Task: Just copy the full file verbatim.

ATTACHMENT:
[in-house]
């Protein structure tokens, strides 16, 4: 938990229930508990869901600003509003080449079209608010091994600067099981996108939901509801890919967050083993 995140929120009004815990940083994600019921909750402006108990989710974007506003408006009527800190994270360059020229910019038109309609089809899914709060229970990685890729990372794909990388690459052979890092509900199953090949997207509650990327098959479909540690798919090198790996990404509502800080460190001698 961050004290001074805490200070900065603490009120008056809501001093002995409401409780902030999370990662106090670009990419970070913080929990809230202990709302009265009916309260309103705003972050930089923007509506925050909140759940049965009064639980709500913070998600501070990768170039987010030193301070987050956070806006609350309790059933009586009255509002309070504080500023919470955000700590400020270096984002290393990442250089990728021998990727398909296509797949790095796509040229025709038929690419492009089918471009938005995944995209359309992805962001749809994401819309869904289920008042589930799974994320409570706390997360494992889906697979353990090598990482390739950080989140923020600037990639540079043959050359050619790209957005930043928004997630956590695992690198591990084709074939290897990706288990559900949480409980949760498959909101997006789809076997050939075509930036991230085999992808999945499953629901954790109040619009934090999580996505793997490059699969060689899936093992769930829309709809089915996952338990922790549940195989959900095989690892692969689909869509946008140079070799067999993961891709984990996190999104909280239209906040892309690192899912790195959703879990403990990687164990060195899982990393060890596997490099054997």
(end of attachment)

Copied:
[in-house]
């Protein structure tokens, strides 16, 4: 938990229930508990869901600003509003080449079209608010091994600067099981996108939901509801890919967050083993 995140929120009004815990940083994600019921909750402006108990989710974007506003408006009527800190994270360059020229910019038109309609089809899914709060229970990685890729990372794909990388690459052979890092509900199953090949997207509650990327098959479909540690798919090198790996990404509502800080460190001698 961050004290001074805490200070900065603490009120008056809501001093002995409401409780902030999370990662106090670009990419970070913080929990809230202990709302009265009916309260309103705003972050930089923007509506925050909140759940049965009064639980709500913070998600501070990768170039987010030193301070987050956070806006609350309790059933009586009255509002309070504080500023919470955000700590400020270096984002290393990442250089990728021998990727398909296509797949790095796509040229025709038929690419492009089918471009938005995944995209359309992805962001749809994401819309869904289920008042589930799974994320409570706390997360494992889906697979353990090598990482390739950080989140923020600037990639540079043959050359050619790209957005930043928004997630956590695992690198591990084709074939290897990706288990559900949480409980949760498959909101997006789809076997050939075509930036991230085999992808999945499953629901954790109040619009934090999580996505793997490059699969060689899936093992769930829309709809089915996952338990922790549940195989959900095989690892692969689909869509946008140079070799067999993961891709984990996190999104909280239209906040892309690192899912790195959703879990403990990687164990060195899982990393060890596997490099054997």